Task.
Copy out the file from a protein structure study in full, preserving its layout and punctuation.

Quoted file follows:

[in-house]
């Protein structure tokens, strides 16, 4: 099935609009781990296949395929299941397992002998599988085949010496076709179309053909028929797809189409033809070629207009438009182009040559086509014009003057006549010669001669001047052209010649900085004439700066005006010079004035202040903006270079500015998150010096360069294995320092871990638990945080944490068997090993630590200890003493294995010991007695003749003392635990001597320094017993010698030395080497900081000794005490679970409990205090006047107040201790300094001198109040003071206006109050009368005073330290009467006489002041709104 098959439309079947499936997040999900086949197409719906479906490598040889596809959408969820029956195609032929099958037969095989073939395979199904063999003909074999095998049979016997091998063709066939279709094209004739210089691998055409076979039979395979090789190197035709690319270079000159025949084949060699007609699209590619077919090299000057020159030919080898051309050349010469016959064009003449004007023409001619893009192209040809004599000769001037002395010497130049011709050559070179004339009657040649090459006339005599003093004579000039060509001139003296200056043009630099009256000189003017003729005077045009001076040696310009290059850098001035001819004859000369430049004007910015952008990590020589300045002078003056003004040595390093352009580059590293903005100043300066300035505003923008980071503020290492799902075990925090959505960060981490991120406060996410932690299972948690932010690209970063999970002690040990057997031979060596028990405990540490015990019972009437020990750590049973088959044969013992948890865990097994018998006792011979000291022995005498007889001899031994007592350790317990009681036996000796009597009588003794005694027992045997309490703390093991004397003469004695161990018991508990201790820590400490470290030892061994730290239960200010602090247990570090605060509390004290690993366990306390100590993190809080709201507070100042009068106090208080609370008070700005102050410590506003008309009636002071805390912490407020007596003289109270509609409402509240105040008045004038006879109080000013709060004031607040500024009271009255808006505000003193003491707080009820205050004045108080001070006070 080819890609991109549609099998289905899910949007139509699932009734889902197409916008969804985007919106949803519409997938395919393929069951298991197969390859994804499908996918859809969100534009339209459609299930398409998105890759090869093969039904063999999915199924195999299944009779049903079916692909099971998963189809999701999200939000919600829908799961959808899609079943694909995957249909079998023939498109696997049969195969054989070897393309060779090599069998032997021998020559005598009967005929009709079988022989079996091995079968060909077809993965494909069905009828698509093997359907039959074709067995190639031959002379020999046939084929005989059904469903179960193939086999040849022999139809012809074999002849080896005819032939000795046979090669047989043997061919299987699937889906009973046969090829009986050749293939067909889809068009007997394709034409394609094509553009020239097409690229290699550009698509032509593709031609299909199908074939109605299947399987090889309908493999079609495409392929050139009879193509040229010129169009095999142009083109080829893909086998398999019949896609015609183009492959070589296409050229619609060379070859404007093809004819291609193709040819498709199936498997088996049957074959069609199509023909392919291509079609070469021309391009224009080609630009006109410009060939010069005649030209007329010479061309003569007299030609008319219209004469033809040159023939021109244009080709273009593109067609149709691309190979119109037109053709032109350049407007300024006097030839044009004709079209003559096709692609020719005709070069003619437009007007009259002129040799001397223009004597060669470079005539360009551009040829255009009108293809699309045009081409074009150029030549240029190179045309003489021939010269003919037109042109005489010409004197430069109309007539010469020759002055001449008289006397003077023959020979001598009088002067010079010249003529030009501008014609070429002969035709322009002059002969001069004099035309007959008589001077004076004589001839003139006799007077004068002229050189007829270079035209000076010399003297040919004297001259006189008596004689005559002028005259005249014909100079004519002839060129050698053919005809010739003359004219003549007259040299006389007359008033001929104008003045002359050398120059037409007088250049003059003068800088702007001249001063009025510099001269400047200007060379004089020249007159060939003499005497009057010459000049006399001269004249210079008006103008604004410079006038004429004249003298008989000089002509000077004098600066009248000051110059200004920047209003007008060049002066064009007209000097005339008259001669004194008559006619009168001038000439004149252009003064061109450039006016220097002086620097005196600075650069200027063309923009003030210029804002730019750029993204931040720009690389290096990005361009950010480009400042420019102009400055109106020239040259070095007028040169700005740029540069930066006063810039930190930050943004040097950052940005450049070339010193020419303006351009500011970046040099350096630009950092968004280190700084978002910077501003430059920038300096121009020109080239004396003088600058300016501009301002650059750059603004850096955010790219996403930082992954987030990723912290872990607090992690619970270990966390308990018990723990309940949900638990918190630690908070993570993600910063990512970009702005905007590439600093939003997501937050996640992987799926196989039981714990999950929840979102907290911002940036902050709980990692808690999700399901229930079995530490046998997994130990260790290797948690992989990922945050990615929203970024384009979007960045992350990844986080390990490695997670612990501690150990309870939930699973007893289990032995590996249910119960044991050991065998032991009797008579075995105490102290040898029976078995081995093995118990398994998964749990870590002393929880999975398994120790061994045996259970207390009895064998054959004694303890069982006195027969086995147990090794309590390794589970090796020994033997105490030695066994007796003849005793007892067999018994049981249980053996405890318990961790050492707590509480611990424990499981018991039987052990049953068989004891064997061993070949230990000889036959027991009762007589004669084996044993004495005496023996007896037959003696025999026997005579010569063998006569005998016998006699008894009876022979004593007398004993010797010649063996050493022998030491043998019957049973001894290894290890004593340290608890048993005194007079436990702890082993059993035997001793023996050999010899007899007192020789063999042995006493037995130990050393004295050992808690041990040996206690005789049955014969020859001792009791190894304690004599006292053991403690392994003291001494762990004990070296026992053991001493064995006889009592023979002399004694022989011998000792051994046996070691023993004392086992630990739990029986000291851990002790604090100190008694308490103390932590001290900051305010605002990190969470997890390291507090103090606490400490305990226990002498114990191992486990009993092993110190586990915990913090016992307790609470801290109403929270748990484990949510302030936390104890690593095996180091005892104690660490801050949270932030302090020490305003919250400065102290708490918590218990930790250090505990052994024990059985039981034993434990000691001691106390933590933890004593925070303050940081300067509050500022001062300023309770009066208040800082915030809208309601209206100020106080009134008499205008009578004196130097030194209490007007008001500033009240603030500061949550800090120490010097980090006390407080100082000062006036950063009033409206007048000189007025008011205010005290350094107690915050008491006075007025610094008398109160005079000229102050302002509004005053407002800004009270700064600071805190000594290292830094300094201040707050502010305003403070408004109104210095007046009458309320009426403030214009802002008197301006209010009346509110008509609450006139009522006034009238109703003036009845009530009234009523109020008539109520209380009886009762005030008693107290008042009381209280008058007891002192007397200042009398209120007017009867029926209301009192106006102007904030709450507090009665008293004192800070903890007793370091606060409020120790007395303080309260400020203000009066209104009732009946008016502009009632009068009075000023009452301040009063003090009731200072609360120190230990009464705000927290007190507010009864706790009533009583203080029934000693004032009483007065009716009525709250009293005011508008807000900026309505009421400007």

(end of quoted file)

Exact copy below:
[in-house]
């Protein structure tokens, strides 16, 4: 099935609009781990296949395929299941397992002998599988085949010496076709179309053909028929797809189409033809070629207009438009182009040559086509014009003057006549010669001669001047052209010649900085004439700066005006010079004035202040903006270079500015998150010096360069294995320092871990638990945080944490068997090993630590200890003493294995010991007695003749003392635990001597320094017993010698030395080497900081000794005490679970409990205090006047107040201790300094001198109040003071206006109050009368005073330290009467006489002041709104 098959439309079947499936997040999900086949197409719906479906490598040889596809959408969820029956195609032929099958037969095989073939395979199904063999003909074999095998049979016997091998063709066939279709094209004739210089691998055409076979039979395979090789190197035709690319270079000159025949084949060699007609699209590619077919090299000057020159030919080898051309050349010469016959064009003449004007023409001619893009192209040809004599000769001037002395010497130049011709050559070179004339009657040649090459006339005599003093004579000039060509001139003296200056043009630099009256000189003017003729005077045009001076040696310009290059850098001035001819004859000369430049004007910015952008990590020589300045002078003056003004040595390093352009580059590293903005100043300066300035505003923008980071503020290492799902075990925090959505960060981490991120406060996410932690299972948690932010690209970063999970002690040990057997031979060596028990405990540490015990019972009437020990750590049973088959044969013992948890865990097994018998006792011979000291022995005498007889001899031994007592350790317990009681036996000796009597009588003794005694027992045997309490703390093991004397003469004695161990018991508990201790820590400490470290030892061994730290239960200010602090247990570090605060509390004290690993366990306390100590993190809080709201507070100042009068106090208080609370008070700005102050410590506003008309009636002071805390912490407020007596003289109270509609409402509240105040008045004038006879109080000013709060004031607040500024009271009255808006505000003193003491707080009820205050004045108080001070006070 080819890609991109549609099998289905899910949007139509699932009734889902197409916008969804985007919106949803519409997938395919393929069951298991197969390859994804499908996918859809969100534009339209459609299930398409998105890759090869093969039904063999999915199924195999299944009779049903079916692909099971998963189809999701999200939000919600829908799961959808899609079943694909995957249909079998023939498109696997049969195969054989070897393309060779090599069998032997021998020559005598009967005929009709079988022989079996091995079968060909077809993965494909069905009828698509093997359907039959074709067995190639031959002379020999046939084929005989059904469903179960193939086999040849022999139809012809074999002849080896005819032939000795046979090669047989043997061919299987699937889906009973046969090829009986050749293939067909889809068009007997394709034409394609094509553009020239097409690229290699550009698509032509593709031609299909199908074939109605299947399987090889309908493999079609495409392929050139009879193509040229010129169009095999142009083109080829893909086998398999019949896609015609183009492959070589296409050229619609060379070859404007093809004819291609193709040819498709199936498997088996049957074959069609199509023909392919291509079609070469021309391009224009080609630009006109410009060939010069005649030209007329010479061309003569007299030609008319219209004469033809040159023939021109244009080709273009593109067609149709691309190979119109037109053709032109350049407007300024006097030839044009004709079209003559096709692609020719005709070069003619437009007007009259002129040799001397223009004597060669470079005539360009551009040829255009009108293809699309045009081409074009150029030549240029190179045309003489021939010269003919037109042109005489010409004197430069109309007539010469020759002055001449008289006397003077023959020979001598009088002067010079010249003529030009501008014609070429002969035709322009002059002969001069004099035309007959008589001077004076004589001839003139006799007077004068002229050189007829270079035209000076010399003297040919004297001259006189008596004689005559002028005259005249014909100079004519002839060129050698053919005809010739003359004219003549007259040299006389007359008033001929104008003045002359050398120059037409007088250049003059003068800088702007001249001063009025510099001269400047200007060379004089020249007159060939003499005497009057010459000049006399001269004249210079008006103008604004410079006038004429004249003298008989000089002509000077004098600066009248000051110059200004920047209003007008060049002066064009007209000097005339008259001669004194008559006619009168001038000439004149252009003064061109450039006016220097002086620097005196600075650069200027063309923009003030210029804002730019750029993204931040720009690389290096990005361009950010480009400042420019102009400055109106020239040259070095007028040169700005740029540069930066006063810039930190930050943004040097950052940005450049070339010193020419303006351009500011970046040099350096630009950092968004280190700084978002910077501003430059920038300096121009020109080239004396003088600058300016501009301002650059750059603004850096955010790219996403930082992954987030990723912290872990607090992690619970270990966390308990018990723990309940949900638990918190630690908070993570993600910063990512970009702005905007590439600093939003997501937050996640992987799926196989039981714990999950929840979102907290911002940036902050709980990692808690999700399901229930079995530490046998997994130990260790290797948690992989990922945050990615929203970024384009979007960045992350990844986080390990490695997670612990501690150990309870939930699973007893289990032995590996249910119960044991050991065998032991009797008579075995105490102290040898029976078995081995093995118990398994998964749990870590002393929880999975398994120790061994045996259970207390009895064998054959004694303890069982006195027969086995147990090794309590390794589970090796020994033997105490030695066994007796003849005793007892067999018994049981249980053996405890318990961790050492707590509480611990424990499981018991039987052990049953068989004891064997061993070949230990000889036959027991009762007589004669084996044993004495005496023996007896037959003696025999026997005579010569063998006569005998016998006699008894009876022979004593007398004993010797010649063996050493022998030491043998019957049973001894290894290890004593340290608890048993005194007079436990702890082993059993035997001793023996050999010899007899007192020789063999042995006493037995130990050393004295050992808690041990040996206690005789049955014969020859001792009791190894304690004599006292053991403690392994003291001494762990004990070296026992053991001493064995006889009592023979002399004694022989011998000792051994046996070691023993004392086992630990739990029986000291851990002790604090100190008694308490103390932590001290900051305010605002990190969470997890390291507090103090606490400490305990226990002498114990191992486990009993092993110190586990915990913090016992307790609470801290109403929270748990484990949510302030936390104890690593095996180091005892104690660490801050949270932030302090020490305003919250400065102290708490918590218990930790250090505990052994024990059985039981034993434990000691001691106390933590933890004593925070303050940081300067509050500022001062300023309770009066208040800082915030809208309601209206100020106080009134008499205008009578004196130097030194209490007007008001500033009240603030500061949550800090120490010097980090006390407080100082000062006036950063009033409206007048000189007025008011205010005290350094107690915050008491006075007025610094008398109160005079000229102050302002509004005053407002800004009270700064600071805190000594290292830094300094201040707050502010305003403070408004109104210095007046009458309320009426403030214009802002008197301006209010009346509110008509609450006139009522006034009238109703003036009845009530009234009523109020008539109520209380009886009762005030008693107290008042009381209280008058007891002192007397200042009398209120007017009867029926209301009192106006102007904030709450507090009665008293004192800070903890007793370091606060409020120790007395303080309260400020203000009066209104009732009946008016502009009632009068009075000023009452301040009063003090009731200072609360120190230990009464705000927290007190507010009864706790009533009583203080029934000693004032009483007065009716009525709250009293005011508008807000900026309505009421400007």